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Judge shuts down police demand for nearly $500K for Las Vegas shooting evidence

News organizations, including News 3, have filed suit against LVMPD for refusing to release 911 calls and public records related to the '1 October' shooting in Las Vegas. (Craig Fiegener | KSNV)

A Las Vegas judge shut down the LVMPD’s demand to pay up to $500,000 for evidence related to the Route 91 mass shooting.

LVMPD originally wanted to charge news organizations the fee before turning over video evidence to the public. However, District Judge Richard Scotti said in a written court order Friday that the department is not allowed to charge for the manpower it takes to prepare the video to be released to the public.

The judge also ordered LVMPD to start preparing evidence to be released to the public immediately, kick-starting a process that could take at least six months to complete.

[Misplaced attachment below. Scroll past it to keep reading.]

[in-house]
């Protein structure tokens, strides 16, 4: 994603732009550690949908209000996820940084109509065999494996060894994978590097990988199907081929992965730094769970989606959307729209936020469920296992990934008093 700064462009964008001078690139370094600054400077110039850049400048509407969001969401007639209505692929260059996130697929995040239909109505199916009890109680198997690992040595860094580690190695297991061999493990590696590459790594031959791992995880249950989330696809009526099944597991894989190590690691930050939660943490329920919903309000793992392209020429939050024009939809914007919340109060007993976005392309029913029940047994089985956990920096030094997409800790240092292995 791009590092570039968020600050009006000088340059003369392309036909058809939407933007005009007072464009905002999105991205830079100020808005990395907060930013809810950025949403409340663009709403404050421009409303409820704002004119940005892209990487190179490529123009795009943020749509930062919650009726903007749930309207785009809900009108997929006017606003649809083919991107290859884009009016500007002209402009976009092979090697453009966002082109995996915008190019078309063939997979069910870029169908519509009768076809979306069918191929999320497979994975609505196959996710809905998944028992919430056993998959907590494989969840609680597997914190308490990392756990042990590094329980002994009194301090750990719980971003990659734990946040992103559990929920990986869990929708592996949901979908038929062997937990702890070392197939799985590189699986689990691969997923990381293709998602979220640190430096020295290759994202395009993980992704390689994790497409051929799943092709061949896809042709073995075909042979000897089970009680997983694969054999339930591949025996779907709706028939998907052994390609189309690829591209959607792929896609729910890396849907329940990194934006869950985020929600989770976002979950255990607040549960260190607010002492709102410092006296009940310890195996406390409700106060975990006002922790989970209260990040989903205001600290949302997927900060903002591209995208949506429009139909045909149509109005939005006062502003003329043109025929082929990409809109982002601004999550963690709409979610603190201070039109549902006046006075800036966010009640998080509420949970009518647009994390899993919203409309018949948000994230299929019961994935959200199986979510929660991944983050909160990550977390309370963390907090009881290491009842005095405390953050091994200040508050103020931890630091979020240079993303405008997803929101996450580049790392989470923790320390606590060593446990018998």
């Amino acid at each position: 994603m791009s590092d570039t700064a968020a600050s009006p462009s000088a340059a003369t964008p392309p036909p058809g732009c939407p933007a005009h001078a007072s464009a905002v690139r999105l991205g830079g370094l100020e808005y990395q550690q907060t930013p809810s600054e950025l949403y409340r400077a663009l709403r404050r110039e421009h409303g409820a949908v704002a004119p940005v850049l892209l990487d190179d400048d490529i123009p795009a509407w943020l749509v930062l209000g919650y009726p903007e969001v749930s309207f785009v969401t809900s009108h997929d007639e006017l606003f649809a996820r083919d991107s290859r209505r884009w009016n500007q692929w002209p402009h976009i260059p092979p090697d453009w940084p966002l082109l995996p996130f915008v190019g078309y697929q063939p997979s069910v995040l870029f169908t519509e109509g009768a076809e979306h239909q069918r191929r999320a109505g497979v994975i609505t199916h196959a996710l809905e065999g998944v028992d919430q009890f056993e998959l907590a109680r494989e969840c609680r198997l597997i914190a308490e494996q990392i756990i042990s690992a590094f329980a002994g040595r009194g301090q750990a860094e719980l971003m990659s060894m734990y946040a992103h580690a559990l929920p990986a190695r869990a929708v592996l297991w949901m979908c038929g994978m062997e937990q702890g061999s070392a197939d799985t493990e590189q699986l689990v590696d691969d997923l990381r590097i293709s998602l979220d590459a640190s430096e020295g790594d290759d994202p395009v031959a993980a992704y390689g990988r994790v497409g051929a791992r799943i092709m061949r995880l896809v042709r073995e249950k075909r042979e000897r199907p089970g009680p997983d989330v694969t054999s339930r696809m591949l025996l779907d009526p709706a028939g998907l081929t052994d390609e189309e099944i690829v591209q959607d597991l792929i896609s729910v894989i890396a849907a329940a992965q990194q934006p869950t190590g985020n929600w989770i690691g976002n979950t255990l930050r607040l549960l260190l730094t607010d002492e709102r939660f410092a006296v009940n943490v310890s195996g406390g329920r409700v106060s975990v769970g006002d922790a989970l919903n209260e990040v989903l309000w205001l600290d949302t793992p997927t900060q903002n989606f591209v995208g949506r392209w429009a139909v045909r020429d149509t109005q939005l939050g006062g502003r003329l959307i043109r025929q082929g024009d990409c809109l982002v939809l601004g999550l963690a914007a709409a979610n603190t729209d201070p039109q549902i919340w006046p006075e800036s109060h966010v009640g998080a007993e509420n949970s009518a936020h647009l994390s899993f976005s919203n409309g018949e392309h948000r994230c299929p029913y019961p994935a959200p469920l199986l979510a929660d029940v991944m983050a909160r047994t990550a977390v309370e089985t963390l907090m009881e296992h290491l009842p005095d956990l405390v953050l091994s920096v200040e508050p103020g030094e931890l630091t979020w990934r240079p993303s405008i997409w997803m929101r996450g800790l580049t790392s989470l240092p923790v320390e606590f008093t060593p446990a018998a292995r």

RELATED | LVMPD wants to bill news organizations nearly $500K for massacre evidence

News-3 along with other media organizations has been fighting in court for transparency in the Las Vegas mass shooting investigation. It’s been more than five months since the massacre on the Strip left 58 people dead and hundreds more injured.

So far, LVMPD has not fulfilled a single media request for records, including body camera footage, dispatch logs, and 911 calls.

For perspective: it’s only been three weeks since the deadly school shooting in Parkland, Florida, where authorities have already released several 911 calls. The audio gives insight into the confusion and the law enforcement response to the shooting.

Earlier this week, LVMPD argued in a Las Vegas courtroom that the sheer manpower to review and prepare hundreds of hours of body camera footage would be so labor-intensive that the department wanted to charge the media more than $400,000.

However, Judge Scotti said in a written ruling that LVMPD cannot charge for the manpower to prepare the video, adding that “the public’s right to know is essential to our democracy.”

It is unclear whether LVMPD attorneys plan to appeal the ruling – which would likely send the case to the Nevada Supreme Court.





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